It’s very easy to be the heartless executioner when you don’t have to tell people you could change your business strategy and save their jobs but you’re not going to because it’s the moral thing to do. Wow if my boss told me that? Fuck him.

I said viable alternative. Your suggestion was not viable. It’s not even historically viable as historically it was shown not to be viable. It’s okay if you can’t answer and I don’t begrudge you it. It’s a tough question that game studios have been asking themselves for a long time now and no one has really been able to come up with a universally liked business strategy. But if you’re not trying to fix anything and you’re not trying to come up with a viable alternative then all you’re really doing is just complaining. And hey, that’s fine too, but equally it’s alright when people get tired of the complaining.

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Cosmic Cleric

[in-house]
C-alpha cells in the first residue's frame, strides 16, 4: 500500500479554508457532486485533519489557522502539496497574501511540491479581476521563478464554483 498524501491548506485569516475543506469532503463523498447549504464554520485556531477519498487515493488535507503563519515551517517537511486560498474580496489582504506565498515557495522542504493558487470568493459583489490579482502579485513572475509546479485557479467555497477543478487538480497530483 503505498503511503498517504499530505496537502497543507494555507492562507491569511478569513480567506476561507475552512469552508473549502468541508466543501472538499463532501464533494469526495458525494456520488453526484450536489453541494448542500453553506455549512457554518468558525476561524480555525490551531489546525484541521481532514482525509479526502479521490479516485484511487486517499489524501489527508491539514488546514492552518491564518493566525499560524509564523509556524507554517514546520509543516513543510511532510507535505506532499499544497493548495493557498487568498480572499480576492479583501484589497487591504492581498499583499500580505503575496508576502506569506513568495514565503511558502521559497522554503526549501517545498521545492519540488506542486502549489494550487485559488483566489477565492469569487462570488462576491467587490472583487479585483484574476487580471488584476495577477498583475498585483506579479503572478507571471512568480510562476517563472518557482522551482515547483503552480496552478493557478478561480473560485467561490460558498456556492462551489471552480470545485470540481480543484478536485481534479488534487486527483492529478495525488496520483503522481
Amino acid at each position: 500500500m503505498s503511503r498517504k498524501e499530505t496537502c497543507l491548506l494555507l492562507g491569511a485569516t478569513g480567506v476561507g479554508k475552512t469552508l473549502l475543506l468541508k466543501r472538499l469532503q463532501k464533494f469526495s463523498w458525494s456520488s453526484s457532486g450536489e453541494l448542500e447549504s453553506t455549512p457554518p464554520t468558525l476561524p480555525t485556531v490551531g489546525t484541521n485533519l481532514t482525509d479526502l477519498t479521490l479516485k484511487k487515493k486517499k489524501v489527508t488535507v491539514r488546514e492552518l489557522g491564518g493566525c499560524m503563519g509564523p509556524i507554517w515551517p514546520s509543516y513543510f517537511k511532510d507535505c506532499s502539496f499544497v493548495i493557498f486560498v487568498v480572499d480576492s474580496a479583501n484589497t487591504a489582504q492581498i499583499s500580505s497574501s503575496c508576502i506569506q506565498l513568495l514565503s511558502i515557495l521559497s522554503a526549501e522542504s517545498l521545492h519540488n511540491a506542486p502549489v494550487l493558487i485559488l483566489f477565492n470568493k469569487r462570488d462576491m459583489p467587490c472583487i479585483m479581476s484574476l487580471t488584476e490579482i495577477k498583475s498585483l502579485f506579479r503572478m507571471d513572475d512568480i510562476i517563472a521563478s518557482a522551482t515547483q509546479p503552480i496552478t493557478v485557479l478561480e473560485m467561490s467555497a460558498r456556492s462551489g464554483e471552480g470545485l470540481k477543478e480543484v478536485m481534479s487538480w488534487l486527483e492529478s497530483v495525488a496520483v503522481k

You see predatory business models and think the businesses should fall.

That’s how Capitalism works. Or at least how we’ve all been told it’s supposed to work; vote with your wallet.

If you can’t make a product that sells, you go out of business, not that you make your product addictive, so that it sells.

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Arktouros

That’s how Capitalism works. Or at least how we’ve all been told it’s supposed to work; vote with your wallet.

If you can’t make a product that sells, you go out of business, not that you make your product addictive, so that it sells.

You can still vote with your wallet.

The difference is now in the new system my fatter, larger wallet speaks louder than when all our wallets were normalized to the same amount. Now your smaller wallet matters less.

Has nothing to do with addiction, just basic math.

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Cosmic Cleric

You can still vote with your wallet.

People who are addicted, cannot. They buy, and buy, and buy, until the shouldn’t, and then they buy some more.